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However, there are on occasions where the weekly 200sma may be a distance away from the daily 200sma. If an entry point presents itself based on the rest of my criteria being met, then I would test the waters with a trade but just as previously mentioned, at reduced risk.

Chart 3. Daily chart

### The edge

If we put all three time frames together, the edge, for me, as a trend trader is defined as:

In a bull market

• Above the high of the previous calendar year (displayed on monthly)

• Above the 200sma (displayed on the weekly and daily)

• Above the 50sma (displayed on the weekly and daily)

In a bear market

• Below the low of the previous calendar year (displayed on monthly)

• Below the 200sma (displayed on the weekly and daily)

• Below the 50sma (displayed on the weekly and daily).

We also then need to decide whether price structure is more suited for a breakout entry or a pullback entry into this high-probability environment. Simply having price trading above or below the above mentioned levels is not enough. We need highs and lows of recent price structure cleared to enter trades and a further edge to our edge. (Highlighted on the daily time frame.)

### The complete picture

What I describe above is a clear and unsubjective approach to technical analysis applied to the larger time frames to establish an edge.

But an edge simply means we are playing on the odds that price is more likely to move in our favour than not. There is, however, a very real chance that the trade may go against us. So the following points must all be clearly defined before we place a trade:

• How much risk do we allocate per trade? This must always be small so you have the opportunity to see another day if it goes against you.

• How will we calculate and where will we place our initial stop loss? I have simple mathematical formulas that I use based on the unique volatility of each instrument. Stops are well placed as I expect price to move against me first before moving in my favour. But if the trend goes against you, cut your losers short. Do not move stops once placed. Losses are part and parcel of trading but blowing accounts does not need to be a common feature to your trading.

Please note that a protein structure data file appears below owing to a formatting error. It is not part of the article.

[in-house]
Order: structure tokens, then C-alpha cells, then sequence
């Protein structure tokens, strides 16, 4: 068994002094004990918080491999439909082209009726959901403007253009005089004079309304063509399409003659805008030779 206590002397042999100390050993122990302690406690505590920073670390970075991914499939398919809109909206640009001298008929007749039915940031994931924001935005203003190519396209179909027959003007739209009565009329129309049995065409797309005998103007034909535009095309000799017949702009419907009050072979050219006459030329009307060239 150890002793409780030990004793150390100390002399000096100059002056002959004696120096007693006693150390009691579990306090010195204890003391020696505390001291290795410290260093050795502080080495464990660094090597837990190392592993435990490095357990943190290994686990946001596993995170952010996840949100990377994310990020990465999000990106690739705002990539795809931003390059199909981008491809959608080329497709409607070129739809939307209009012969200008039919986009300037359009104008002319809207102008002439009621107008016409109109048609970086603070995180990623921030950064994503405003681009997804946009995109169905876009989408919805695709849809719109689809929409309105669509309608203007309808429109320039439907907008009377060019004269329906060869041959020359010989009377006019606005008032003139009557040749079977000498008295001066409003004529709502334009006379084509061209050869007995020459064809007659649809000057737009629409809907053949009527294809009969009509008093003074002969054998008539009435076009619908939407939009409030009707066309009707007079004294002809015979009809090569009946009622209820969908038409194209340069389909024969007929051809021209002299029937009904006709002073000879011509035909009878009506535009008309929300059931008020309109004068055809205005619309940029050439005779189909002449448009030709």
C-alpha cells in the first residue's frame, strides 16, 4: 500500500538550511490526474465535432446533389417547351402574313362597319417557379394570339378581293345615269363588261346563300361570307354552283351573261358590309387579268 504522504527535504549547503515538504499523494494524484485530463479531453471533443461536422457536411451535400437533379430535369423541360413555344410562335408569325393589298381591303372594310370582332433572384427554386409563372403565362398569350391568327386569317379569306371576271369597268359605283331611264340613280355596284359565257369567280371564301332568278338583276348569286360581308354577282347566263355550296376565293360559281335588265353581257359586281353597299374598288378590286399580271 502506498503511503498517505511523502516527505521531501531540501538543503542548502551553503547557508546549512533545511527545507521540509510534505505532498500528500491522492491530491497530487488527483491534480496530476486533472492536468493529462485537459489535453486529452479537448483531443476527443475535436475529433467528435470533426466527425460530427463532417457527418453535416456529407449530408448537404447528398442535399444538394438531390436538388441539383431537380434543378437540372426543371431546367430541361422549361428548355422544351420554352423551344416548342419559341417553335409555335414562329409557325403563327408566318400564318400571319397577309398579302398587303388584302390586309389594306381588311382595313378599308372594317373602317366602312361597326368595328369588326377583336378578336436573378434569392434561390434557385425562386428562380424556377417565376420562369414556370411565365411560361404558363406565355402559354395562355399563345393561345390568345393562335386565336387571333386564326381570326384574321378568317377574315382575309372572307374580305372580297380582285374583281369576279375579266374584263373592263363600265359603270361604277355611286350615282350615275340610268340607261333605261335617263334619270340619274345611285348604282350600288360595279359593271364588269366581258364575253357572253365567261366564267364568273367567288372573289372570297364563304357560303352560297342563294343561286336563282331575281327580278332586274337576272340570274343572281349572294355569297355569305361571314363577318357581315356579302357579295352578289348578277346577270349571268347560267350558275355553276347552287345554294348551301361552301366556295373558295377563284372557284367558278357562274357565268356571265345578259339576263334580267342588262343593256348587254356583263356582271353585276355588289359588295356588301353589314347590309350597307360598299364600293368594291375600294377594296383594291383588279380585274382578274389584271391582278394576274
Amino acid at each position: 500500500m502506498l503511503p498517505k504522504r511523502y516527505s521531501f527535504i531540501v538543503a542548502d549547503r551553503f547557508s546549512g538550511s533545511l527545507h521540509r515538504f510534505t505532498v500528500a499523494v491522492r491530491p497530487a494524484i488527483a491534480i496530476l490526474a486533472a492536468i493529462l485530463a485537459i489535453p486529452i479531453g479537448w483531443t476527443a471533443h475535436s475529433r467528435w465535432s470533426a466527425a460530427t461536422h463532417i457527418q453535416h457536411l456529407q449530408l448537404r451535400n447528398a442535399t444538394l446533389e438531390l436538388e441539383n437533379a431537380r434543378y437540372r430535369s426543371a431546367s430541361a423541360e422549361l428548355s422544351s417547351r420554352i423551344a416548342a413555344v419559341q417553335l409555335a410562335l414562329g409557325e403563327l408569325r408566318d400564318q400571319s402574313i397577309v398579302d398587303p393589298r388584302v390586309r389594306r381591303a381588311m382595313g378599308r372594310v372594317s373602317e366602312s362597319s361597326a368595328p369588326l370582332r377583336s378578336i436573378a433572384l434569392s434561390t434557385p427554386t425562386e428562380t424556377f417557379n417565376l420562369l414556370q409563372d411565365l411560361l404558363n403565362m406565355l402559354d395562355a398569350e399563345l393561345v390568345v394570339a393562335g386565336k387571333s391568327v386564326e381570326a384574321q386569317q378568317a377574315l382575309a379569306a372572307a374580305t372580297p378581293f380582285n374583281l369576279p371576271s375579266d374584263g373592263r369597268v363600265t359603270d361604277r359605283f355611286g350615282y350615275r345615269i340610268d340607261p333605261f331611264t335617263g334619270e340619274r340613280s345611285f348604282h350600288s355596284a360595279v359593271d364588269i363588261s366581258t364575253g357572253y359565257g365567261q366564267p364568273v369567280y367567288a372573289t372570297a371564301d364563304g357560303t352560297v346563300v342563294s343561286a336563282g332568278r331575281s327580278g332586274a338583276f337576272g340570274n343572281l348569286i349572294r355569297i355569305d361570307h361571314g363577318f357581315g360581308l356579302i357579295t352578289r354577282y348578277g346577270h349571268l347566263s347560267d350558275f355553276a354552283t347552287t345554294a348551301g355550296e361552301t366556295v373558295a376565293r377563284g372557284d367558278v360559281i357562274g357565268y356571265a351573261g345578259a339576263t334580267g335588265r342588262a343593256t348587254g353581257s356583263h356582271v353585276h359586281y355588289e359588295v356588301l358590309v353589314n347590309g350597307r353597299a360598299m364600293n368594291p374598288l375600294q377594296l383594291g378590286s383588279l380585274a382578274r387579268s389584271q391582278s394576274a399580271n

If the trend moves in our favour, then the following points must also be clearly defined before placing a trade:

• What levels can we expect to see price move towards? Move away from thinking in terms of a fixed risk to reward but in terms of levels. I like to use round numbers as these are proven psychological levels that price moves towards and that can also cause reversals and the end of trends. Never forget the expression, the trend is your friend, and we want to keep our trades open for as long as possible once the trend is in play. In simple terms, cap your losses but have uncapped returns.

• How and when will we compound into the trade to accelerate the profit-taking phase? I prefer breakouts as they are far more versatile and they also confirm the trend but I am always aware if a good pullback opportunity presents itself.

• How are we going to manage our exit from the trend? This is crucial and where the real art of trading comes in. Discretion is a big part of exit management as this is very much dependent on variables such as where is price in relation to support and resistance. A good trader has a several methods in his arsenal to exit from a trade.

Applying patience is key to the success of a trader as it can take time for the edge to appear when trading on the larger time frames. But do not let this fool you as patience is heavily rewarded in trading both in terms of money and, more importantly, time.

The goal, after all, is to trade well, not often.

Zaheer Anwari